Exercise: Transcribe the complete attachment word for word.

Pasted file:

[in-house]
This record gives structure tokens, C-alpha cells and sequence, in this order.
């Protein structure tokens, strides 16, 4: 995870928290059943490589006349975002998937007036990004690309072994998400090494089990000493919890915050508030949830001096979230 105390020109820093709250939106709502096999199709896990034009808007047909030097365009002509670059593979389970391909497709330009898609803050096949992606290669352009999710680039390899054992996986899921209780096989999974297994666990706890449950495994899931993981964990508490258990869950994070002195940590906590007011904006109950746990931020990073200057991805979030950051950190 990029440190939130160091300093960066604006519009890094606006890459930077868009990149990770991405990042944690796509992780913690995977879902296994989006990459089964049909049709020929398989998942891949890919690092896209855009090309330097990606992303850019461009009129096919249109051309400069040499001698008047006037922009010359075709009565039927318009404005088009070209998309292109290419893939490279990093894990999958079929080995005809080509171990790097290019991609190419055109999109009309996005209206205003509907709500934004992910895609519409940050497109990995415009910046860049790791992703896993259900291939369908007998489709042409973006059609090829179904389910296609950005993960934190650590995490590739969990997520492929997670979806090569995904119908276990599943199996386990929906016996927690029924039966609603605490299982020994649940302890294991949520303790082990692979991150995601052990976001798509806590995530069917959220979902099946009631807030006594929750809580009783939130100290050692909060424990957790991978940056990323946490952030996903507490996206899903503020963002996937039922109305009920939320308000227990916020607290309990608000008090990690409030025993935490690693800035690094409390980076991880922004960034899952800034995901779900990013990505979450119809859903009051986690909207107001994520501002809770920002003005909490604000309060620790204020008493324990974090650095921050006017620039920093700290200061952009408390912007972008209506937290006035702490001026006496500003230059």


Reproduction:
[in-house]
This record gives structure tokens, C-alpha cells and sequence, in this order.
């Protein structure tokens, strides 16, 4: 995870928290059943490589006349975002998937007036990004690309072994998400090494089990000493919890915050508030949830001096979230 105390020109820093709250939106709502096999199709896990034009808007047909030097365009002509670059593979389970391909497709330009898609803050096949992606290669352009999710680039390899054992996986899921209780096989999974297994666990706890449950495994899931993981964990508490258990869950994070002195940590906590007011904006109950746990931020990073200057991805979030950051950190 990029440190939130160091300093960066604006519009890094606006890459930077868009990149990770991405990042944690796509992780913690995977879902296994989006990459089964049909049709020929398989998942891949890919690092896209855009090309330097990606992303850019461009009129096919249109051309400069040499001698008047006037922009010359075709009565039927318009404005088009070209998309292109290419893939490279990093894990999958079929080995005809080509171990790097290019991609190419055109999109009309996005209206205003509907709500934004992910895609519409940050497109990995415009910046860049790791992703896993259900291939369908007998489709042409973006059609090829179904389910296609950005993960934190650590995490590739969990997520492929997670979806090569995904119908276990599943199996386990929906016996927690029924039966609603605490299982020994649940302890294991949520303790082990692979991150995601052990976001798509806590995530069917959220979902099946009631807030006594929750809580009783939130100290050692909060424990957790991978940056990323946490952030996903507490996206899903503020963002996937039922109305009920939320308000227990916020607290309990608000008090990690409030025993935490690693800035690094409390980076991880922004960034899952800034995901779900990013990505979450119809859903009051986690909207107001994520501002809770920002003005909490604000309060620790204020008493324990974090650095921050006017620039920093700290200061952009408390912007972008209506937290006035702490001026006496500003230059």